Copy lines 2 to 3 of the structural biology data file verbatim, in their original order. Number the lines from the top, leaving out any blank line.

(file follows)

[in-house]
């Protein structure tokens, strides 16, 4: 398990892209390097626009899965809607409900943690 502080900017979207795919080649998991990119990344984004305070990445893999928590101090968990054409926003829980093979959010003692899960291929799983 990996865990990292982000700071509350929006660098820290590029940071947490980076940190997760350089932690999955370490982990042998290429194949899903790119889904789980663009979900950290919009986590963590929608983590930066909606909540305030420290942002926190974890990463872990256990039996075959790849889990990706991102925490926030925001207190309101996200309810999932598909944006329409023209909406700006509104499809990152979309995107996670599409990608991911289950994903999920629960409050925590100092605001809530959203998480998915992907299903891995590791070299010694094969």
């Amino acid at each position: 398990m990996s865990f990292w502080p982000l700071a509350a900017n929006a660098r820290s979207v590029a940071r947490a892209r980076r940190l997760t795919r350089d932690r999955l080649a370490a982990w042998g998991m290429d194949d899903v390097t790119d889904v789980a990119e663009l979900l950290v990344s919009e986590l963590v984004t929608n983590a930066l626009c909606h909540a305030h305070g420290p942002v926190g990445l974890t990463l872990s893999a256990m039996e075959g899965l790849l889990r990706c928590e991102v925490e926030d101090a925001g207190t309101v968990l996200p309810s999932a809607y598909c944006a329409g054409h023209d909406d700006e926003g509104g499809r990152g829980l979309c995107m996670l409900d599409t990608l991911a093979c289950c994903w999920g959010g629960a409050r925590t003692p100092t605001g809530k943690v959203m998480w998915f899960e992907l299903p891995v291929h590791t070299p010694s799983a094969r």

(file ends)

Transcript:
């Protein structure tokens, strides 16, 4: 398990892209390097626009899965809607409900943690 502080900017979207795919080649998991990119990344984004305070990445893999928590101090968990054409926003829980093979959010003692899960291929799983 990996865990990292982000700071509350929006660098820290590029940071947490980076940190997760350089932690999955370490982990042998290429194949899903790119889904789980663009979900950290919009986590963590929608983590930066909606909540305030420290942002926190974890990463872990256990039996075959790849889990990706991102925490926030925001207190309101996200309810999932598909944006329409023209909406700006509104499809990152979309995107996670599409990608991911289950994903999920629960409050925590100092605001809530959203998480998915992907299903891995590791070299010694094969």
């Amino acid at each position: 398990m990996s865990f990292w502080p982000l700071a509350a900017n929006a660098r820290s979207v590029a940071r947490a892209r980076r940190l997760t795919r350089d932690r999955l080649a370490a982990w042998g998991m290429d194949d899903v390097t790119d889904v789980a990119e663009l979900l950290v990344s919009e986590l963590v984004t929608n983590a930066l626009c909606h909540a305030h305070g420290p942002v926190g990445l974890t990463l872990s893999a256990m039996e075959g899965l790849l889990r990706c928590e991102v925490e926030d101090a925001g207190t309101v968990l996200p309810s999932a809607y598909c944006a329409g054409h023209d909406d700006e926003g509104g499809r990152g829980l979309c995107m996670l409900d599409t990608l991911a093979c289950c994903w999920g959010g629960a409050r925590t003692p100092t605001g809530k943690v959203m998480w998915f899960e992907l299903p891995v291929h590791t070299p010694s799983a094969r």